38 Years Later – Is Thinking A Dropout?
In 1975, Hans Furth and Dr. Harry Wachs published their construction of Jean Piaget’s theory in motion, in a book entitled Thinking Goes To School. As the title suggests, the book reviews different strategies for injecting thinking into everyday classroom activities, or what Wachs and Furth refer to as “games”, in an effort to stimulate thinking skills rather than answer skills. This thought is illustrated beautifully in this passage taken from the book’s introduction.
“In our philosophy, we make it clear that it is not the muscles or the senses that need training, but the thinking which controls specific muscle or sense activities. Body and sense games are planned to to exercise the developing thinking of the child; similarly drama or mathematical games are focused on the underlying social or mathematical thinking and not theatrical performance or the memorizing of mathematical rules. In other words, all games are done with the accent on thinking and not on performance. Children quickly get the message that what counts in the classroom is not an arbitrary level of performance but the overall atmosphere of being ‘as clever as clever’.”
Following the formal portion of a Vision Therapy presentation made recently to a group of educators, a sidebar developed and a discussion ensued on why Vision Therapy works. The bulk of the conversation dealt with the pieces of perception that vision touches more so than mere muscle strengthening and coordination. I shared a story that I heard Dr. Wachs tell once of how in his model of vision, he has 5 year old children flipping and rotating parquetry blocks and geoboards patterns. The goal of this process was to teach thinking – not answering – in a way that was fun and adventurous.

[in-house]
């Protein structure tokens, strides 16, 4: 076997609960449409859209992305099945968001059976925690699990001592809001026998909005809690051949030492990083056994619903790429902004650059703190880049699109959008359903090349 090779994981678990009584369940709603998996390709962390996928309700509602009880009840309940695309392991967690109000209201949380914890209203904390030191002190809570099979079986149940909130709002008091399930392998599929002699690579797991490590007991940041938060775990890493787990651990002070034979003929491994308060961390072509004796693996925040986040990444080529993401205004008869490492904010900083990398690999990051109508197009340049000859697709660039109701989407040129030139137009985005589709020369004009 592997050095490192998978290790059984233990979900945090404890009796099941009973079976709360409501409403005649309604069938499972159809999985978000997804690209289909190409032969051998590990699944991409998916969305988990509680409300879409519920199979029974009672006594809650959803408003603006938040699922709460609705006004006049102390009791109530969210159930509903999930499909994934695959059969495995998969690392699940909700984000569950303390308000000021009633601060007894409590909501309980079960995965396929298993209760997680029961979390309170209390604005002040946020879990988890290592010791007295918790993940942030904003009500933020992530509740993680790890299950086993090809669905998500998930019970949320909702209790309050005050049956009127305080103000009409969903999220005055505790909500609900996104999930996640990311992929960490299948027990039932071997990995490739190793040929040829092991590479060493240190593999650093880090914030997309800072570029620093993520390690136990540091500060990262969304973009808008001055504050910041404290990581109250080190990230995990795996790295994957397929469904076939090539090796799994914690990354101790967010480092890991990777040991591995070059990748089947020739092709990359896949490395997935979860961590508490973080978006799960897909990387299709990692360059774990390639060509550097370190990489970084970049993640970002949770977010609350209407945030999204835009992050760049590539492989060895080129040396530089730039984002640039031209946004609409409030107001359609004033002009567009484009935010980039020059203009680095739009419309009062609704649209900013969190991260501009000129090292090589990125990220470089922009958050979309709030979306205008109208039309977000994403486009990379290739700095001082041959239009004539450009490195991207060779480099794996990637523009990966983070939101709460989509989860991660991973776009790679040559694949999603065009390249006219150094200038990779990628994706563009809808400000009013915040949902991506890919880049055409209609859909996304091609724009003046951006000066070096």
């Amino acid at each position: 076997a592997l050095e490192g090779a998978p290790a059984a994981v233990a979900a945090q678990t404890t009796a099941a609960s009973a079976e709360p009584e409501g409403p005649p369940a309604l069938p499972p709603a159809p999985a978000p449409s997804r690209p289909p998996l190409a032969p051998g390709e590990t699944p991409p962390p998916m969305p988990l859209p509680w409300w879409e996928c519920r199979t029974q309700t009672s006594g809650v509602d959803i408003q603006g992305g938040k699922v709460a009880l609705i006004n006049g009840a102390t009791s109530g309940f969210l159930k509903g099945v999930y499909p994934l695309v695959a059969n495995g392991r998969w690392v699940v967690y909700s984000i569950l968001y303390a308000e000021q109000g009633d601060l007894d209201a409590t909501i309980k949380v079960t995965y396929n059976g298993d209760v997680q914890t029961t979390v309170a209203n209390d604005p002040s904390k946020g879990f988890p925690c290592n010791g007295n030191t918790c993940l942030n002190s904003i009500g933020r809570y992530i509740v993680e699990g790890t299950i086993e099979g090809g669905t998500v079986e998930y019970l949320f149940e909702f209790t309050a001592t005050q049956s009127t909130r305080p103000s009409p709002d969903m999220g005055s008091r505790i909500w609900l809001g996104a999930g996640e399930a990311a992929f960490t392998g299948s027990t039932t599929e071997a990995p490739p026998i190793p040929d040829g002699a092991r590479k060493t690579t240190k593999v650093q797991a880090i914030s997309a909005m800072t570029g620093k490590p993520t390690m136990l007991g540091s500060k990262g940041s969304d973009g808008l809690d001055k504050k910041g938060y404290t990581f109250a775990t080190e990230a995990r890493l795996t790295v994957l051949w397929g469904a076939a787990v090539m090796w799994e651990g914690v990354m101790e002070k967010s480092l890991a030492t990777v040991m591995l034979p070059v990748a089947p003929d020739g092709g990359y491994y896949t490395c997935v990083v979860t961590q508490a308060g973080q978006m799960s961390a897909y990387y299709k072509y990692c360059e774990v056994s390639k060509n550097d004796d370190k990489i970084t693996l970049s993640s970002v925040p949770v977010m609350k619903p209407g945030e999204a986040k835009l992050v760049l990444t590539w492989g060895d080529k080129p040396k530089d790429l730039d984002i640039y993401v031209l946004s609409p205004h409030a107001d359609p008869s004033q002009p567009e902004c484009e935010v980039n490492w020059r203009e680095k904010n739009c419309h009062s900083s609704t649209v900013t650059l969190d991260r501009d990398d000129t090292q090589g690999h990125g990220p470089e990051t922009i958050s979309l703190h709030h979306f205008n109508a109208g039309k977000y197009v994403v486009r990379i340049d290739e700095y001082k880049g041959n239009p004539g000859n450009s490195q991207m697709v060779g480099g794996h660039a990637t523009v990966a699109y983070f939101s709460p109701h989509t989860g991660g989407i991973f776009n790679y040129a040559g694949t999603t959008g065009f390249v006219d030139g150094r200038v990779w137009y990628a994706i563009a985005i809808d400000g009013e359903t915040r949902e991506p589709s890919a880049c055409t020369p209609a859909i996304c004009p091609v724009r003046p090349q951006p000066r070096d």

Vision Therapy, in most cases, is very process based. Process, process, process. How did we arrive at the answer? Never mind what the answer at which we’ve arrived shows, because at the moment, it’s irrelevant. What were you thinking and how did you solve this problem? Was your process sound even if your answer was undesirable? What would you like to change? Just like Wachs and Furth described “all games are done with the accent on thinking and not on performance.” This idea permeates into every Vision Therapy room, on some level. In a simplistic example, activities to improve fixation and saccades are activities that work on the process of reading, without regard to the product or quality of the reader at the moment. Earlier in the introduction, Wachs and Furth opine that “a child who does not have the habit of coordinating visual attention across a horizontal sequence should not have to acquire this coordination at the same time he is trying to learn to read” so that the process of coordinating visual attention horizontally is not connected to the product of reading quality. Provide them the skills they need, both mechanical and perceptual, to complete the process efficiently before asking for a product. Process before product.
Unfortunately, the model described in Thinking Goes To School is travelling further from realization, and closer to extinction. It simply doesn’t happen in many environments. Most educational models provide kids with an opportunity to memorize the answers – demands it really – without concern for showing their work. Forget the process, we need better products by any means necessary. The instant validation of quickly discovering “the right answer” has overtaken the slower, and perhaps less popular method, of taking your time and figuring it out.
How do parquetry and geoboards help with math and spelling? Maybe because they teach thinking. It’s not about the blocks or bands, it’s about understanding the challenge and thinking our way to an answer. Vision Therapy arms the student with strong thinking tools for solving any problem, not just those that appear on some standardized test. A model that Wachs and Furth so eloquently detailed as key to developing a solid student and a “knowledgeable and socially responsible adult“, and a model which cannot be allowed to continue to trend towards becoming a dropout. After all, some of the best answers are arrived at by mistake.
Process over product.